Although practice guidelines suggest that primary care providers working with children and adolescents incorporate BMI surveillance and counseling into routine practice, the evidence base for this practice is unclear.
To determine the effect of brief, primary care interventions for pediatric weight management on BMI.
Medline, CENTRAL, Embase, PsycInfo, and CINAHL were searched for relevant publications from January 1976 to March 2016 and cross-referenced with published studies.
Eligible studies were randomized controlled trials and quasi-experimental studies that compared the effect of office-based primary care weight management interventions to any control intervention on percent BMI or BMI z scores in children aged 2 to 18 years.
Two reviewers independently screened sources, extracted data on participant, intervention, and study characteristics, z-BMI/percent BMI, harms, and study quality using the Cochrane and Newcastle-Ottawa risk of bias tools.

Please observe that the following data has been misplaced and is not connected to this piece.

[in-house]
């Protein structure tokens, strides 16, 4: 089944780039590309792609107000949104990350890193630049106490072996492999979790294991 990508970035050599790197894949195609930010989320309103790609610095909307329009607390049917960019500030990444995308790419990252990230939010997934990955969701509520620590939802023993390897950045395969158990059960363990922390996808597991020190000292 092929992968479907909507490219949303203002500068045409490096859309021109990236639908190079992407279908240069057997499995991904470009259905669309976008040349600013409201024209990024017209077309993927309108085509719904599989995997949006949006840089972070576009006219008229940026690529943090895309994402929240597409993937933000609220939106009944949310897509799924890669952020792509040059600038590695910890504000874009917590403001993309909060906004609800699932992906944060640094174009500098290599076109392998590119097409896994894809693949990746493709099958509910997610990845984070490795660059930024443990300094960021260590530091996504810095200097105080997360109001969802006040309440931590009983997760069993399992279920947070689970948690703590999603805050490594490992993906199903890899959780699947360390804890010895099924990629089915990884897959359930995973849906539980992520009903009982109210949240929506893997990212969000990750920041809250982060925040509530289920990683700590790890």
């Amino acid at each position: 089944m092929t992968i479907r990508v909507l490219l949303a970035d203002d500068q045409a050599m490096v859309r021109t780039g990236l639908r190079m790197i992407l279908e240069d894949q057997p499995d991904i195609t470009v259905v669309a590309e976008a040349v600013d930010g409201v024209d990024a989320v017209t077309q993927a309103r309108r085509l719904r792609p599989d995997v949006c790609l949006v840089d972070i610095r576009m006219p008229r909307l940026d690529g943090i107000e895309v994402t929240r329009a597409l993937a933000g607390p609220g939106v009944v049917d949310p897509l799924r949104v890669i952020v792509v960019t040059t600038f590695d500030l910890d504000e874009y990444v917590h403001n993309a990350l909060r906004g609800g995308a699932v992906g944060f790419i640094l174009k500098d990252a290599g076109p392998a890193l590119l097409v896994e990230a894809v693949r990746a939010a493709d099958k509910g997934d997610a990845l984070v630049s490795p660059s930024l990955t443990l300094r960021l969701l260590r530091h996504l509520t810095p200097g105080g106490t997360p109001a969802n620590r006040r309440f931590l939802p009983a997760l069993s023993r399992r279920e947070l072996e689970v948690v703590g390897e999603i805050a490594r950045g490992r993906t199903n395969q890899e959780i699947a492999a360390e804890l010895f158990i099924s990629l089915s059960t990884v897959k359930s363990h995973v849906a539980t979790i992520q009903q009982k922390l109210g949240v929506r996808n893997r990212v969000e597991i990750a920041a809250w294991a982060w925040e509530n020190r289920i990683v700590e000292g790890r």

A random effects model was used to pool the effect size across eligible 10 randomized controlled trials and 2 quasi-experimental studies. Compared with usual care or control treatment, brief interventions feasible for primary care were associated with a significant but small reduction in BMI z score (–0.04, [95% confidence interval, –0.08 to –0.01]; P = .02) and a nonsignificant effect on body satisfaction (standardized mean difference 0.00, [95% confidence interval, –0.21 to 0.22]; P = .98).
Studies had methodological limitations, follow-up was brief, and adverse effects were not commonly measured.
BMI surveillance and counseling has a marginal effect on BMI, highlighting the need for revised practice guidelines and the development of novel approaches for providers to address this problem.